Update: I’m wrong about this being buried–it will be in tomorrow’s NYT, so big coverage.
When Jeff Stein reported that Mullah Omar was rushed to a hospital for heart treatment, I was pretty sure the real story was about Dewey Clarridge’s Eclipse group, which the NYT had suggested before might be involved in a privatized PsyOp network. As Stein described,
Mullah Omar, the elusive, one-eyed leader of the Afghan Taliban, had a heart attack Jan. 7 and was treated for several days in a Karachi hospital with the help of Pakistan’s spy agency, according to a private intelligence network run by former CIA, State Department and military officers.
The intelligence network, operating under the auspices of a private company, “The Eclipse Group,” said its source was a physician in the Karachi hospital, which was not identified in the report, who said he saw Omar struggling to recover from an operation to put a stent in his heart.
The Eclipse Group is run by Duane “Dewey” Clarridge, a former head of the CIA’s Latin American operations who was the first chief of the CIA’s counterterrorism center; Kim Stevens, a retired U.S. diplomat who served in Bolivia and Italy; and Brad A. Patty, a civilian advisor to the U.S. Army’s 30th Heavy Brigade Combat Team in Iraq from 2007 to 2009.
The Eclipse Group’s reports are available “by invitation only” on its Web site, Stevens said.
By all appearances, the Eclipse network is the just the latest iteration of a shadowy, Pentagon-backed operation that began contracting with former CIA and military operatives to supply intelligence in Afghanistan and Pakistan in 2009. Amid adverse publicity last year, the Pentagon supposedly cut off its funding.
In one of those stories the NYT loves to bury in the Saturday news hole, Mark Mazzetti provides more detail of what Clarridge is up to.
Over the past two years, he has fielded operatives in the mountains of Pakistan and the desert badlands of Afghanistan. Since the United States military cut off his funding in May, he has relied on like-minded private donors to pay his agents to continue gathering information about militant fighters, Taliban leaders and the secrets of Kabul’s ruling class.
His dispatches — an amalgam of fact, rumor, analysis and uncorroborated reports — have been sent to military officials who, until last spring at least, found some credible enough to be used in planning strikes against militants in Afghanistan. They are also fed to conservative commentators, including Oliver L. North, a compatriot from the Iran-contra days and now a Fox News analyst, and Brad Thor, an author of military thrillers and a frequent guest of Glenn Beck.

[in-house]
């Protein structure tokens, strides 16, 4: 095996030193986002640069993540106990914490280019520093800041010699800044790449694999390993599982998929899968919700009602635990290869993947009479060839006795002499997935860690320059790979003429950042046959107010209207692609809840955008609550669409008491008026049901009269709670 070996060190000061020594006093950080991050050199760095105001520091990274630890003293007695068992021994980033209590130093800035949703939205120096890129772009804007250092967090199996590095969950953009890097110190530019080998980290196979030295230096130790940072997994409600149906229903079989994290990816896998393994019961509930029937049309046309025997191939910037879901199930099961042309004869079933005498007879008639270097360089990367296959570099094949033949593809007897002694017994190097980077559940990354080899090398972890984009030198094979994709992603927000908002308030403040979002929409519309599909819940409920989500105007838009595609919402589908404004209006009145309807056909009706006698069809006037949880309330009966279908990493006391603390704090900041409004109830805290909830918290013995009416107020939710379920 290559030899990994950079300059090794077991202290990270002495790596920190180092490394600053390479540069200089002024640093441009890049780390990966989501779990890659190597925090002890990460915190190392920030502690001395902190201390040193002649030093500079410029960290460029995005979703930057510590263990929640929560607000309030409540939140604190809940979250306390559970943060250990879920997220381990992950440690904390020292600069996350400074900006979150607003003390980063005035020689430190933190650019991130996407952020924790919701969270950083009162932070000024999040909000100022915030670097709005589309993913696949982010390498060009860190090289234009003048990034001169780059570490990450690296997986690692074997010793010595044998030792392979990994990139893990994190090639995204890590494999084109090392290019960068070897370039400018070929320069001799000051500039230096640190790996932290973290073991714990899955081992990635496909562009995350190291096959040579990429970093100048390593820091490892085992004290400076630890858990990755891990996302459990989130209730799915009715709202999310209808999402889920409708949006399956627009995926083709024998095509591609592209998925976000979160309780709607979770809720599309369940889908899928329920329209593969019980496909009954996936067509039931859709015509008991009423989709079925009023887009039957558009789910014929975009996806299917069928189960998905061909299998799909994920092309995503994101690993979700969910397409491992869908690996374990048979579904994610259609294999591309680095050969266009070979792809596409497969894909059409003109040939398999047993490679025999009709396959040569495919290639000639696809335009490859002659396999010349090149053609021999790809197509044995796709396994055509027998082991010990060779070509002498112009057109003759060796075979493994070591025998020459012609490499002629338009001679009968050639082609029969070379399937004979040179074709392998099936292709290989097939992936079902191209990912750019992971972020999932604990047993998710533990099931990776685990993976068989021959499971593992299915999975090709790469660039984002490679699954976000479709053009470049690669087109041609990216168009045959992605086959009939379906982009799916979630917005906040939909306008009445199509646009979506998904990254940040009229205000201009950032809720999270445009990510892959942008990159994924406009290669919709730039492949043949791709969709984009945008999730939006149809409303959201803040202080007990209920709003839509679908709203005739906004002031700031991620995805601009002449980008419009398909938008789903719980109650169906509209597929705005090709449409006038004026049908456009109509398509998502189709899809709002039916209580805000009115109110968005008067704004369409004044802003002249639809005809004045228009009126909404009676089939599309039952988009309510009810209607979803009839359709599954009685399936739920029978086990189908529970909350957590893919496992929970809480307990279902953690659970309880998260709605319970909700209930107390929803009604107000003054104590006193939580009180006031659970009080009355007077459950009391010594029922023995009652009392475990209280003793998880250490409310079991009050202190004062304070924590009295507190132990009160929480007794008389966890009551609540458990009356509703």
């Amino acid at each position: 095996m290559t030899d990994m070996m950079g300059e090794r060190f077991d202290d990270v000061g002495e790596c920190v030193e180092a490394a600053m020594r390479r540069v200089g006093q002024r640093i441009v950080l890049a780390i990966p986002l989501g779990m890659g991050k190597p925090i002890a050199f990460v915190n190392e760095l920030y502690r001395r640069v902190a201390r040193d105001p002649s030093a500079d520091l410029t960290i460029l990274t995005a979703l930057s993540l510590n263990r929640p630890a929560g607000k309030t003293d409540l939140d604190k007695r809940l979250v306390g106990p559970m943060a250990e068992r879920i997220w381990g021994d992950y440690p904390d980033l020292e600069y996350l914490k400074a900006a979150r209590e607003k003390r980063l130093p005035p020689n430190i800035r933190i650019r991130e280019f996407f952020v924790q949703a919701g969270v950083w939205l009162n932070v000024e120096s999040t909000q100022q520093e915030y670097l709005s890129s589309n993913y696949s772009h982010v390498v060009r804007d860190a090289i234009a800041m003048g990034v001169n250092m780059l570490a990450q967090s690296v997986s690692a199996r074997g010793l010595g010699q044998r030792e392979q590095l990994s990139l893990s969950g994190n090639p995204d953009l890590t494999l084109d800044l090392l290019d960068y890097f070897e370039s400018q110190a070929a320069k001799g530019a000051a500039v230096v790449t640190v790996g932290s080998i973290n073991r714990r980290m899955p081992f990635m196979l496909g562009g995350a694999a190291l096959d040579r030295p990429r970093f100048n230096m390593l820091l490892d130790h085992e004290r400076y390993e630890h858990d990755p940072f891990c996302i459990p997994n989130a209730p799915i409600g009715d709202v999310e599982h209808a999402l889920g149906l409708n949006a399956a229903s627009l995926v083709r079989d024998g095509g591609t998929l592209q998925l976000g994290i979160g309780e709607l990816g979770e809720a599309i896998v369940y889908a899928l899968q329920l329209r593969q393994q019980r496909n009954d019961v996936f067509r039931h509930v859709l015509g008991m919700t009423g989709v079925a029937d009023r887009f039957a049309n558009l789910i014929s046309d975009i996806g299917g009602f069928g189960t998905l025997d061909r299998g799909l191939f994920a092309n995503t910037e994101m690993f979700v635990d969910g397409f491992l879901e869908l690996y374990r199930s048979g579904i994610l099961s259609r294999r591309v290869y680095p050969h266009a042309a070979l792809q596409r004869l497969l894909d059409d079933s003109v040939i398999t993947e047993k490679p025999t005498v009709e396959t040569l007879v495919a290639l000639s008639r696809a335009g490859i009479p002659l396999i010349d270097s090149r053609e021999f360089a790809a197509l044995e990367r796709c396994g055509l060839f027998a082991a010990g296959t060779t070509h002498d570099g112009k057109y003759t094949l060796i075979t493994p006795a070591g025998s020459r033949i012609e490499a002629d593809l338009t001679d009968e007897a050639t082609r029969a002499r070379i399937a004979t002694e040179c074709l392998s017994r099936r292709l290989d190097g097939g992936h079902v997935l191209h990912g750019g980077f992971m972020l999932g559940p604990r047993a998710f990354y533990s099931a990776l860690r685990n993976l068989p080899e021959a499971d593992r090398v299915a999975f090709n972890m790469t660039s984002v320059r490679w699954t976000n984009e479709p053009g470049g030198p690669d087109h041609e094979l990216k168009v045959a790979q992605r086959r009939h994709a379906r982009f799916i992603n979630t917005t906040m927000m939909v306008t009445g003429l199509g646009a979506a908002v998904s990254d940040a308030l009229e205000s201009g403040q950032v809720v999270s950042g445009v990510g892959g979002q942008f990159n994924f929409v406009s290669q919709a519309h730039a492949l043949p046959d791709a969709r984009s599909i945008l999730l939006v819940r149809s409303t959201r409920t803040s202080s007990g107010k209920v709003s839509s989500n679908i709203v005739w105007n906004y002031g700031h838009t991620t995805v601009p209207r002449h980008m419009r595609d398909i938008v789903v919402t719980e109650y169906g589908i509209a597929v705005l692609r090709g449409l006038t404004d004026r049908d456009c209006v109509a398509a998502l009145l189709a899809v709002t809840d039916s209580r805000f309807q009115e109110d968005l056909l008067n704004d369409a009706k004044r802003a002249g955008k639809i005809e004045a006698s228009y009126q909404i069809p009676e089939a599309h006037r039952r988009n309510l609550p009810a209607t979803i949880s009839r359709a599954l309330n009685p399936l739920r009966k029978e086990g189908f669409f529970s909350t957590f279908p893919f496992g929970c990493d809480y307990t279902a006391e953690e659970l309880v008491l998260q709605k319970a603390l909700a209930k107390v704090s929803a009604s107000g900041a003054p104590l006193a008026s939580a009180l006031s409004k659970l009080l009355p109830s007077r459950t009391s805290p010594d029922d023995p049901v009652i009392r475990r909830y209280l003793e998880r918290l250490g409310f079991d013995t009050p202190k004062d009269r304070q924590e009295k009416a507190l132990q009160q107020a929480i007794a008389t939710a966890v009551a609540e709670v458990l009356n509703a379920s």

On May 15, according to a classified Pentagon report on the private spying operation, he sent an encrypted e-mail to military officers in Kabul announcing that his network was being shut down because the Pentagon had just terminated his contract. He wrote that he had to “prepare approximately 200 local personnel to cease work.”
In fact, he had no intention of shuttering his operation. The very next day, he set up a password-protected Web site, afpakfp.com, that would allow officers to continue viewing his dispatches.
When the military would not listen to him, Mr. Clarridge found other ways to peddle his information.
For instance, his private spies in April and May were reporting that Mullah Muhammad Omar, the reclusive cleric who leads the Afghan Taliban, had been captured by Pakistani officials and placed under house arrest. Associates said Mr. Clarridge believed that Pakistan’s spy service was playing a game: keeping Mullah Omar confined but continuing to support the Afghan Taliban.
Both military and intelligence officials said the information could not be corroborated, but Mr. Clarridge used back channels to pass it on to senior Obama administration officials, including Dennis C. Blair, then the director of national intelligence.
And associates said that Mr. Clarridge, determined to make the information public, arranged for it to get to Mr. Thor, a square-jawed writer of thrillers, a blogger and a regular guest on Mr. Beck’s program on Fox News.
Click through for details on Clarridge’s effort to undermine Hamid Karzai–including a plot to collect his beard trimmings to prove he’s an opium addict–and for descriptions of Clarridge funneling critical videos to Ollie North on Fox.
Now, I noted that the NYT had buried this–as they have other stories they’d rather just went away–in their Saturday paper. As Mazzetti has in his other reporting on Clarridge’s network, he describes the role the NYT’s contracting with Clarridge in December 2008 to help find reporter David Rohde had in giving Clarridge’s network credibility. What he doesn’t mention is that some of the stories Clarridge has been pushing–such as Karzai’s funding from Iran–have been reported on by NYT reporters–though I have no reason to believe those stories relied directly on Clarridge. All of which might provide a partial explanation for why this story is a Saturday snoozer rather than the lead story tomorrow or Monday.
[See correction above.]
All that said, Mazzetti doesn’t yet answer what I consider to be the biggest part of this story: Clarridge’s funders.
Several times, Mazzetti explains that after DOD cut Clarridge off last year, he has been funded by unknown private donors.
Who are the donors that would support efforts to get select information and disinformation into the hands of Ollie North, Glenn Beck, and a bunch of other paid propagandists? It’s the old Iran-Contra gang back together again, now magnified with the help of Fox News. So who’s paying for this latest incarnation of Iran-Contra?